Remains of building from time of Sanhedrin uncovered in Yavne

i24NEWS

3 min read
Archaeologists and workers excavate a dig site where the first ever building dating from the time of the Sanhedrin, recently discovered during excavations in the central town of Yavne, November 29, 2021.
Photo by Yossi Aloni/Flash90Archaeologists and workers excavate a dig site where the first ever building dating from the time of the Sanhedrin, recently discovered during excavations in the central town of Yavne, November 29, 2021.

Supreme religious body in ancient Israel exiled to Yavne after fall of Jerusalem

Archaeologists in Israel have uncovered a building dating to the time of the Sanhedrin during massive excavations taking place in Yavne, the Israel Antiquities Authorities announced on Monday.

The ancient Jewish court system went into exile after the Romans destroyed the Temple in Jerusalem some 2,000 years ago with a religious body in the central coastal city of Yavne taking over many of the functions performed in Jerusalem.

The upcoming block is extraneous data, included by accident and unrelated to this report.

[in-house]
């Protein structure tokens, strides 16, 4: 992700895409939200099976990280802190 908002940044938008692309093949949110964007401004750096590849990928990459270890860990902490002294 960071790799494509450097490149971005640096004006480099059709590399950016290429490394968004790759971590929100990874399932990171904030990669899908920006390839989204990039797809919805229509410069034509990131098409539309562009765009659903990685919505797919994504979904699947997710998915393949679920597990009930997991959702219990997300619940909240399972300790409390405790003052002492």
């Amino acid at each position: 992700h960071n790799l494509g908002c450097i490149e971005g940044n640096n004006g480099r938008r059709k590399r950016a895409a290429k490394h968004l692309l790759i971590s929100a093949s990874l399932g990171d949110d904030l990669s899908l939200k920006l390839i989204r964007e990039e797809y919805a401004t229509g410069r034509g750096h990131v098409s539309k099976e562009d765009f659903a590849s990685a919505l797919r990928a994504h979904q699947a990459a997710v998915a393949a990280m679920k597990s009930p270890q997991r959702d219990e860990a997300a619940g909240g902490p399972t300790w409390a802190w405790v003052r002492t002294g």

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The building contained fragments of chalk stone vessels, offering clear evidence of a Jewish presence there as the artifacts are identified with Jewish purity rituals in ancient Israel during the late Second Temple period and 2nd century CE.

"The discovery of finds from the time of the Sanhedrin is very exciting," said Pablo Betzer and Dr. Daniel Varga, directors of the Yavne excavation for the Israel Antiquities Authority. "This is a direct voice from the past, from the period when the Jewish leadership salvaged the remaining fragments from the fall of the Temple, went into exile in Yavne, and set about re-establishing the Jewish people there."

The excavation was prompted by a development project in the city and was initiated by the Israel Land Authority in cooperation with the Yavne municipality.

A cemetery from the time of the Sanhedrin was also discovered nearby, with over 150 glass phials found on top of the tombs.

“The phials were probably used to keep precious liquids such as fragrant oils. About half of them were locally produced and the other half were imported from Alexandria in Egypt. Phials of this type have been recovered in excavations at both Jewish and pagan burial sites from the first to the early third centuries CE. It is a mystery why the phials were placed outside the tombs in Yavne and not inside them, as was usual," said Dr. Yael Gorin-Rosen, head of the Israel Antiquities Authority’s glass department.

Yavne was one of the most important ancient cities in Israel's southern coastal plain.

The excavations are open to the public with advanced registration as part of Israel’s Heritage Week over the Chanukah holiday.